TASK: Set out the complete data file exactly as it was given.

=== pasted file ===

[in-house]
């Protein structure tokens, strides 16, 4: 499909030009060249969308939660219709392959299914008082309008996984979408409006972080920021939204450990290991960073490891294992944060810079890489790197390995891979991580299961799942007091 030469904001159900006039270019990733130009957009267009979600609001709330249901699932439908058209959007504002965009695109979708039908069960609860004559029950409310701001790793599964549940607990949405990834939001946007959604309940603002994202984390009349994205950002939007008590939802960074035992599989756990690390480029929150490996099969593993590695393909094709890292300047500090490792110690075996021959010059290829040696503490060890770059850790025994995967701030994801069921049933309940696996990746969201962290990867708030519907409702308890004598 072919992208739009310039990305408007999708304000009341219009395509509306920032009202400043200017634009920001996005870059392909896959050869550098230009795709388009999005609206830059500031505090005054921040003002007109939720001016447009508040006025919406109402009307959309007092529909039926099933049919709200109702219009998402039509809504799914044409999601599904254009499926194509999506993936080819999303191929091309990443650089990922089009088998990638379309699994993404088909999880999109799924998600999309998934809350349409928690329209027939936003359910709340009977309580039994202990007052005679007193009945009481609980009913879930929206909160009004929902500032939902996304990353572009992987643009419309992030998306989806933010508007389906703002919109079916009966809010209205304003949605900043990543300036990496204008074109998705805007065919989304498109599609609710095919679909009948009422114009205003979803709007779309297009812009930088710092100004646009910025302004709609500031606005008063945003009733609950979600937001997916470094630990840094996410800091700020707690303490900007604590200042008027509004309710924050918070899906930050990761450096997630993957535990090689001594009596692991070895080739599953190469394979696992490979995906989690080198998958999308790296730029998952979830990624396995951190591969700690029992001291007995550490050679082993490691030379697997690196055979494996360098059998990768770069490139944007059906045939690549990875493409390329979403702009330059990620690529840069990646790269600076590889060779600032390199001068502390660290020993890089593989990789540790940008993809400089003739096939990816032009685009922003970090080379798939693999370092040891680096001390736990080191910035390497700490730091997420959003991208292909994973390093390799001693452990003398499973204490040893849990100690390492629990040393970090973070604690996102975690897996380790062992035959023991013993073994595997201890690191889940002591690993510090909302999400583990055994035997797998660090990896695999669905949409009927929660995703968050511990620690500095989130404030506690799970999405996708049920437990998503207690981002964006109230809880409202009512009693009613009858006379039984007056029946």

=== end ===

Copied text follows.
[in-house]
């Protein structure tokens, strides 16, 4: 499909030009060249969308939660219709392959299914008082309008996984979408409006972080920021939204450990290991960073490891294992944060810079890489790197390995891979991580299961799942007091 030469904001159900006039270019990733130009957009267009979600609001709330249901699932439908058209959007504002965009695109979708039908069960609860004559029950409310701001790793599964549940607990949405990834939001946007959604309940603002994202984390009349994205950002939007008590939802960074035992599989756990690390480029929150490996099969593993590695393909094709890292300047500090490792110690075996021959010059290829040696503490060890770059850790025994995967701030994801069921049933309940696996990746969201962290990867708030519907409702308890004598 072919992208739009310039990305408007999708304000009341219009395509509306920032009202400043200017634009920001996005870059392909896959050869550098230009795709388009999005609206830059500031505090005054921040003002007109939720001016447009508040006025919406109402009307959309007092529909039926099933049919709200109702219009998402039509809504799914044409999601599904254009499926194509999506993936080819999303191929091309990443650089990922089009088998990638379309699994993404088909999880999109799924998600999309998934809350349409928690329209027939936003359910709340009977309580039994202990007052005679007193009945009481609980009913879930929206909160009004929902500032939902996304990353572009992987643009419309992030998306989806933010508007389906703002919109079916009966809010209205304003949605900043990543300036990496204008074109998705805007065919989304498109599609609710095919679909009948009422114009205003979803709007779309297009812009930088710092100004646009910025302004709609500031606005008063945003009733609950979600937001997916470094630990840094996410800091700020707690303490900007604590200042008027509004309710924050918070899906930050990761450096997630993957535990090689001594009596692991070895080739599953190469394979696992490979995906989690080198998958999308790296730029998952979830990624396995951190591969700690029992001291007995550490050679082993490691030379697997690196055979494996360098059998990768770069490139944007059906045939690549990875493409390329979403702009330059990620690529840069990646790269600076590889060779600032390199001068502390660290020993890089593989990789540790940008993809400089003739096939990816032009685009922003970090080379798939693999370092040891680096001390736990080191910035390497700490730091997420959003991208292909994973390093390799001693452990003398499973204490040893849990100690390492629990040393970090973070604690996102975690897996380790062992035959023991013993073994595997201890690191889940002591690993510090909302999400583990055994035997797998660090990896695999669905949409009927929660995703968050511990620690500095989130404030506690799970999405996708049920437990998503207690981002964006109230809880409202009512009693009613009858006379039984007056029946």